Looking to explore your spiritual side? Or simply drone out and unwind? Then you might want to get to know Pool of Light, who is slowly becoming one of China’s ambient scene’s go-to artists when it comes to finding peace of mind through music.
The Siberia-born, Shenyang-based multi-instrumentalist Anton Bogdanov utilizes guitars, bows, zhongruan, drums, vocal loops, and other tools to lead the listener on a pilgrimage of trancelike meditations flush with improvisational cosmic and folk-drone elements. It’s rich in its potency, atmospheric to the fullest extent, and like a mist that slowly blankets a mountainside village at dusk, there’s a tangible naturalism in the way the music swallows you whole, seeps into your pores, and arrests your senses.
Since his emergence on the scene back in 2017, the artist, whose sound calls to mind everyone from Barn Owl to Kawabata Makoto, has put out a variety of releases across multiple underground labels (Pyramid Blood Recordings out of Canada and ΠΑΝΘΕΟΝ Records out of Russia, just to name a few). Those works have helped him join the ranks of other ambient musicians in China, including Ruining and Xie Yugang (of Wang Wen) out of Dalian, who are helping to inject the genre with new life.
This weekend the artist comes out of the woodwork (of Dongbei) for a special performance courtesy of Beijing-based DIY record label Jingweir and Live Beijing Music at DDC on Friday, Jun 14 alongside two of Beijing’s most distinctive artists in the realm of electronic and experimental: Zafka and Li Jianhong. I shot the artist some questions about his ambient heroes, the therapeutic qualities found in his music, and honing one’s skills in Shenyang.
What’s your musical background? Was it something you were involved in back in Siberia?
I had been composing a lot back in my country, most of it was not released. I also did chiptune music for a short period of time and later played in a post-metal band called 6 Degrees. It was kind of instrumental mixture of post-metal/post-rock – we had two EPs on Bandcamp and two gigs back in Siberia when the whole post-(insert genre) was a thing in Russia in 2011-13. We did not have plans to become big, we just enjoyed playing.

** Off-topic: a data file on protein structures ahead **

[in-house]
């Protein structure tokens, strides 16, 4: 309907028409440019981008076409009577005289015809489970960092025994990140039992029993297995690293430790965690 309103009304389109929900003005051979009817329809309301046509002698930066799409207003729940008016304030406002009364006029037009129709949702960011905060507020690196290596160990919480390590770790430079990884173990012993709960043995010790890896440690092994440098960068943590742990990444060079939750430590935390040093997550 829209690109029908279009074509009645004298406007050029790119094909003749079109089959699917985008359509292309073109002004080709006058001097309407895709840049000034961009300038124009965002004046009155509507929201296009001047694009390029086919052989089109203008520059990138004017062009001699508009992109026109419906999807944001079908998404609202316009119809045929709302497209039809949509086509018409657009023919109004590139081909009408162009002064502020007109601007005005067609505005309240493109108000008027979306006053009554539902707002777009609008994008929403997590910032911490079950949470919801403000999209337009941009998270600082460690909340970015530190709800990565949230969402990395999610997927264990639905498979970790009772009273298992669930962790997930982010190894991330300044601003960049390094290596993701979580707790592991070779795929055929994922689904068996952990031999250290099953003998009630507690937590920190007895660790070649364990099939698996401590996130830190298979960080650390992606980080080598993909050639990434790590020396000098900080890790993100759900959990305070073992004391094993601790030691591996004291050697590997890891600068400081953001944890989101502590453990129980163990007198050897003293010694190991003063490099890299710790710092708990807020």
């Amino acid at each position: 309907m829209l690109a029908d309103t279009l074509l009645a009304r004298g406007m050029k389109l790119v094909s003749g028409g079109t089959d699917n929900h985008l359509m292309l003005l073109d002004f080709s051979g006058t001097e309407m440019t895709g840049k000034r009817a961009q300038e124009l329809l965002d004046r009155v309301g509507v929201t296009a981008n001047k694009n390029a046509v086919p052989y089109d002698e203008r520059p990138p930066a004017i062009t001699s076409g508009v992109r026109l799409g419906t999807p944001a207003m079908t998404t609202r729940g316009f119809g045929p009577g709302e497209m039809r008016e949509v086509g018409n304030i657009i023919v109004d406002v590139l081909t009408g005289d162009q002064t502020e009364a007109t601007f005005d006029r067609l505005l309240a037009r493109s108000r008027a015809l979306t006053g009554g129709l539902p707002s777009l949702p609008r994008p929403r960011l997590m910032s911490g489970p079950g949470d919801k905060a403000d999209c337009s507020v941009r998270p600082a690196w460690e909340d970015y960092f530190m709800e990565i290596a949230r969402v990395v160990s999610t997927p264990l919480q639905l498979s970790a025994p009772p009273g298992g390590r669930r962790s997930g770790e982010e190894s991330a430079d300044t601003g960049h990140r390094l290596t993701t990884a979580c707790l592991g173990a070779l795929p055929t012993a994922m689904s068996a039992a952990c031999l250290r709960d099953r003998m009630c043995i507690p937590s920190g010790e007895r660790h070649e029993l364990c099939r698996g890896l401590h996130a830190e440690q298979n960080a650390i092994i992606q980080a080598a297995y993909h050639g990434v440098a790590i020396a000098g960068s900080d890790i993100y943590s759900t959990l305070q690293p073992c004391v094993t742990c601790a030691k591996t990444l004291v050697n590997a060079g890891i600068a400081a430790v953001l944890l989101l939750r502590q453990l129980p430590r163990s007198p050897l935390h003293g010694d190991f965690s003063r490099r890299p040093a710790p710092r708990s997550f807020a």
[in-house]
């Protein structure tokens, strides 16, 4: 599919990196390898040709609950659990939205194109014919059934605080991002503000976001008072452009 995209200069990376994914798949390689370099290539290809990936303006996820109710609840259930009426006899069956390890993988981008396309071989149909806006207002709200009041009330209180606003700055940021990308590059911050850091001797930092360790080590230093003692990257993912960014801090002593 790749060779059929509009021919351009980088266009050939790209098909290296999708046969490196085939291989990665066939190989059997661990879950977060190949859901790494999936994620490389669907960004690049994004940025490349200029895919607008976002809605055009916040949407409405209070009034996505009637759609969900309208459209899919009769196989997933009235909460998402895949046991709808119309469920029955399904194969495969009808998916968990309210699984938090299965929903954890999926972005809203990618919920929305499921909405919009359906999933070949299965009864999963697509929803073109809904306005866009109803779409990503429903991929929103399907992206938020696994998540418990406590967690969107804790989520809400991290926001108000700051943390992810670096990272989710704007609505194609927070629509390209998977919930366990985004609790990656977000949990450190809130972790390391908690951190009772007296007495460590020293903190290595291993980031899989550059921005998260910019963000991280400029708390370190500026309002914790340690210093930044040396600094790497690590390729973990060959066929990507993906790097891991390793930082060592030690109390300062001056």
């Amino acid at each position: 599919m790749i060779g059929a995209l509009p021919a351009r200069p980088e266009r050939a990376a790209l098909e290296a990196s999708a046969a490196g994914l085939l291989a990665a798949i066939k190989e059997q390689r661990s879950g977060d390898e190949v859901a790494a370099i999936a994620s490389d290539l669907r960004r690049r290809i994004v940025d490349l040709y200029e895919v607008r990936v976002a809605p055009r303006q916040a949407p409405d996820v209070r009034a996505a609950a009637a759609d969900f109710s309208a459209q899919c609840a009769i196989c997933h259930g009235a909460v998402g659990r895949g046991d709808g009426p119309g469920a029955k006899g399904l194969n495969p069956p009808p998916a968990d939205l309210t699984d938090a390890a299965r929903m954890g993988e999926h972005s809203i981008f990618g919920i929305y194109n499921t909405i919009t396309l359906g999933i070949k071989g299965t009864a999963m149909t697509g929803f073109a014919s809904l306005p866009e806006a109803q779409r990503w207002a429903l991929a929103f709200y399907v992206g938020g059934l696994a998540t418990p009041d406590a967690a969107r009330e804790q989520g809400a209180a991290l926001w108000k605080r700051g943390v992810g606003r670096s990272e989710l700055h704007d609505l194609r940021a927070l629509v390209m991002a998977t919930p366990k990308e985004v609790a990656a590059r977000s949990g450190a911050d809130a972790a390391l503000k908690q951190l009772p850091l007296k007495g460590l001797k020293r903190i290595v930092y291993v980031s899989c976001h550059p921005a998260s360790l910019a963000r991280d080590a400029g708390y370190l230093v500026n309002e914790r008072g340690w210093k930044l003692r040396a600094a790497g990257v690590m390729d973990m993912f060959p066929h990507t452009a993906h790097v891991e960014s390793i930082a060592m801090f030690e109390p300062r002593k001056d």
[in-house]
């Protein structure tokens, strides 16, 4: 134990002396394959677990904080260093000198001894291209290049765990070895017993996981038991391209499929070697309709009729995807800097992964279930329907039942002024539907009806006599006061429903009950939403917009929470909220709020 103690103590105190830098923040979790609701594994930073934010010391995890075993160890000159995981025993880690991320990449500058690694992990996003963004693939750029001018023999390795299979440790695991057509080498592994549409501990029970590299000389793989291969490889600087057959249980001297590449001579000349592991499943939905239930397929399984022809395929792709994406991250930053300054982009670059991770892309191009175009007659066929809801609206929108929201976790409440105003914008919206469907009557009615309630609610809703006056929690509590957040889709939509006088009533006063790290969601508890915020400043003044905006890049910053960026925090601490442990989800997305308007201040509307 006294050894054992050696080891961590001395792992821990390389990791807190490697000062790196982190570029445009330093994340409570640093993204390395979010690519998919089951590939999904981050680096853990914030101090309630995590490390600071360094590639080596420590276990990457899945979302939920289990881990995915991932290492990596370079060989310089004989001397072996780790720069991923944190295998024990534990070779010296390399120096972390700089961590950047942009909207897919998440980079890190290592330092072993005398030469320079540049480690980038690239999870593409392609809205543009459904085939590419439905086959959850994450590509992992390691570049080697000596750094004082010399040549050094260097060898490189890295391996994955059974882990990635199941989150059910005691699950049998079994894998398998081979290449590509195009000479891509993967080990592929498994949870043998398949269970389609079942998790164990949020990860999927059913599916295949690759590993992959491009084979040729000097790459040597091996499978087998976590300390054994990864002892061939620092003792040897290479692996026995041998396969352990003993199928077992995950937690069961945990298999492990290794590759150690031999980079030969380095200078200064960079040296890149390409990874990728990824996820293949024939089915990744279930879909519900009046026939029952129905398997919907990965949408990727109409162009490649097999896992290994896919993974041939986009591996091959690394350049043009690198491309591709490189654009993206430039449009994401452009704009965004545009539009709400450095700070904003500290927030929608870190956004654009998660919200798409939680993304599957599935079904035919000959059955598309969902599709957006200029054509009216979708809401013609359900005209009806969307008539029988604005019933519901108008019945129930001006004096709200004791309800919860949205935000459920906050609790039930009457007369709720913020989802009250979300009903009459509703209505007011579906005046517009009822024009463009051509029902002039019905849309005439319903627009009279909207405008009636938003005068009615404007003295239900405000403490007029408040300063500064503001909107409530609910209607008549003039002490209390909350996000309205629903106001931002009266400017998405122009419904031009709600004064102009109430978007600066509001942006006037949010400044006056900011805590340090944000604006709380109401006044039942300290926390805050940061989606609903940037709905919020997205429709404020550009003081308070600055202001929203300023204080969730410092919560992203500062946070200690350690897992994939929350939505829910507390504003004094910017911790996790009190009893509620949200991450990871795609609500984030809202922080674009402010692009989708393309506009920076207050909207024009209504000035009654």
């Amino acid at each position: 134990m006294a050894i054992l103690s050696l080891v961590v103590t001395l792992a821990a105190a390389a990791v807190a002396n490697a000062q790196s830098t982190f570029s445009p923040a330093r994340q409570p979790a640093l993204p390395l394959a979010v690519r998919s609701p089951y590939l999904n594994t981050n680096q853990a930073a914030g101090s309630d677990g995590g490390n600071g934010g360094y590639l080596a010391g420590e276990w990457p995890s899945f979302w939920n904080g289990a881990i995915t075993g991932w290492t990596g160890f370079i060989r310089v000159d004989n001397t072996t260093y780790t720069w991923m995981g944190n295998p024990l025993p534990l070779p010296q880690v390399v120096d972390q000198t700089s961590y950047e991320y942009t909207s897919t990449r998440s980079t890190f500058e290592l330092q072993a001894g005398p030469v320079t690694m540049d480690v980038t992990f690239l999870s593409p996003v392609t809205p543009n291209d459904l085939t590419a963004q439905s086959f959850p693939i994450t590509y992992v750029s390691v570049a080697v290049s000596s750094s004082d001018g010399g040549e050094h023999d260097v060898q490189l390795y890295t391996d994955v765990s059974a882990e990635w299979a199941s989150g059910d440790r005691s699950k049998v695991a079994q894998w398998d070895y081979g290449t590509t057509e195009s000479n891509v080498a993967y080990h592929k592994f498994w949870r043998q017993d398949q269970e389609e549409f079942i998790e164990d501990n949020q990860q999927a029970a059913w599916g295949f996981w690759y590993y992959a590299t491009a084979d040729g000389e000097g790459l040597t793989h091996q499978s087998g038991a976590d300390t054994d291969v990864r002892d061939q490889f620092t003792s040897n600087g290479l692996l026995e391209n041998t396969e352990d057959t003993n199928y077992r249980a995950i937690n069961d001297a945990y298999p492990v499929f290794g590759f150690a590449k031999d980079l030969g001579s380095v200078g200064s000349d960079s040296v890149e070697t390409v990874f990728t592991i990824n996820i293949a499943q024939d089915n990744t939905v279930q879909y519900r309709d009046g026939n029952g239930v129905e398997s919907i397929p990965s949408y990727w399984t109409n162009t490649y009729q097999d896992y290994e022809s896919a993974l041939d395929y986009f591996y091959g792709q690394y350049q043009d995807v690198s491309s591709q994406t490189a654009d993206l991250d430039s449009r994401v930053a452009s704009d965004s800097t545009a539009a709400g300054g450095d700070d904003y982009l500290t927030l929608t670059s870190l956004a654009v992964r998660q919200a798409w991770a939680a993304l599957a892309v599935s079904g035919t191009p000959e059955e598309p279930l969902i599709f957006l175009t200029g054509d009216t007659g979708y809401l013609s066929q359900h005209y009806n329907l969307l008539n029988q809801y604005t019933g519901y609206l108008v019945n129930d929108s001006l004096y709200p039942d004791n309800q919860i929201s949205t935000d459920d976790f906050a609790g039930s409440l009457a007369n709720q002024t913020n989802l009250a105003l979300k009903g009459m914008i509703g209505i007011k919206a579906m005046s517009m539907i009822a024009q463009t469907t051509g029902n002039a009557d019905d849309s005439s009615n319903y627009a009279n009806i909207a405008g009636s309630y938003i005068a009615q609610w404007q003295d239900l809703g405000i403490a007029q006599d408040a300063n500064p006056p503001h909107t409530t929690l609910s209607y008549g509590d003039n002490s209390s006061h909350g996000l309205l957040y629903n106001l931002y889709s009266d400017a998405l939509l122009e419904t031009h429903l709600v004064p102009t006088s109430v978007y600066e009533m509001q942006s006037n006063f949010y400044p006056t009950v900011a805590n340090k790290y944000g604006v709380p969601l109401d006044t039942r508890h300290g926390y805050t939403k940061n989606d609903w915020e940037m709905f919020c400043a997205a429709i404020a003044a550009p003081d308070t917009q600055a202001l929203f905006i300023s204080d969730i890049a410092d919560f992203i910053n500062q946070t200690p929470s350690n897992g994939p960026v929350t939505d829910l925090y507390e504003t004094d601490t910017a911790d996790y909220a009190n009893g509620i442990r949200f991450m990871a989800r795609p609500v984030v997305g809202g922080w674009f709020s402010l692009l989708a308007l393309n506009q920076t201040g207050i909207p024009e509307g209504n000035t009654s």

What led you down the path of ambient and drone music? Who are some of your heroes in that world?
Being a guitar player and a metal lover first and foremost, my mind was blown when I discovered drone metal acts like Earth, Nadja, Sunn O))), and many others. You know, all these gigantic infinite riffs, distorted sound, very minimalistic approach, that was new for me. Moreover, about 10 years ago I started to take a shift from heavy music and its sub-genres and found myself diving towards electronic, experimental, and ambient music, where I discovered Brian Eno, Aphex Twin, Harold Budd, the solo efforts of Robert Fripp from King Crimson, etc. It was a really natural shift as I felt a bit tired of structured music and all these boundaries it had, so that’s it.
I tend to listen to early works of American minimalism now – La Monte Young, Terry Riley, Pauline Oliveros. I also find the new wave of Japanese drone/ambient really fascinating – Chihei Hatakeyama, Hakobune, Kenji Kihara, etc. During this past winter, I found myself really enjoying Berlin school electronics – Tangerine Dream and Ash Ra, who also have much in common with the genre.
I can’t fathom how one goes about making ambient music – I imagine one must be very patient? Could you give us a peek into your recording process?
Actually, I believe one of the factors that drives contemporary ambient music is the fact that our post-industrial world is much more complicated and information-driven – there is tons of data for us to consume on a daily basis. I’m a very impulsive person in some ways and feel very insecure about how much information a human needs to process nowadays, so music helps me to find that balance and calm; you can say it is kind of therapeutic experience and it is important that I do it alone as a one-man band, allowing me to focus on myself. After all, I believe the whole one-man-band atmospheric music phenomena we see today is a new of kind of stage in this downward spiral, a reaction to the current state of affairs in music and the world. You can see pretty much everybody has personal projects now, and it is not just due to the internet and affordable software, it is much deeper I think.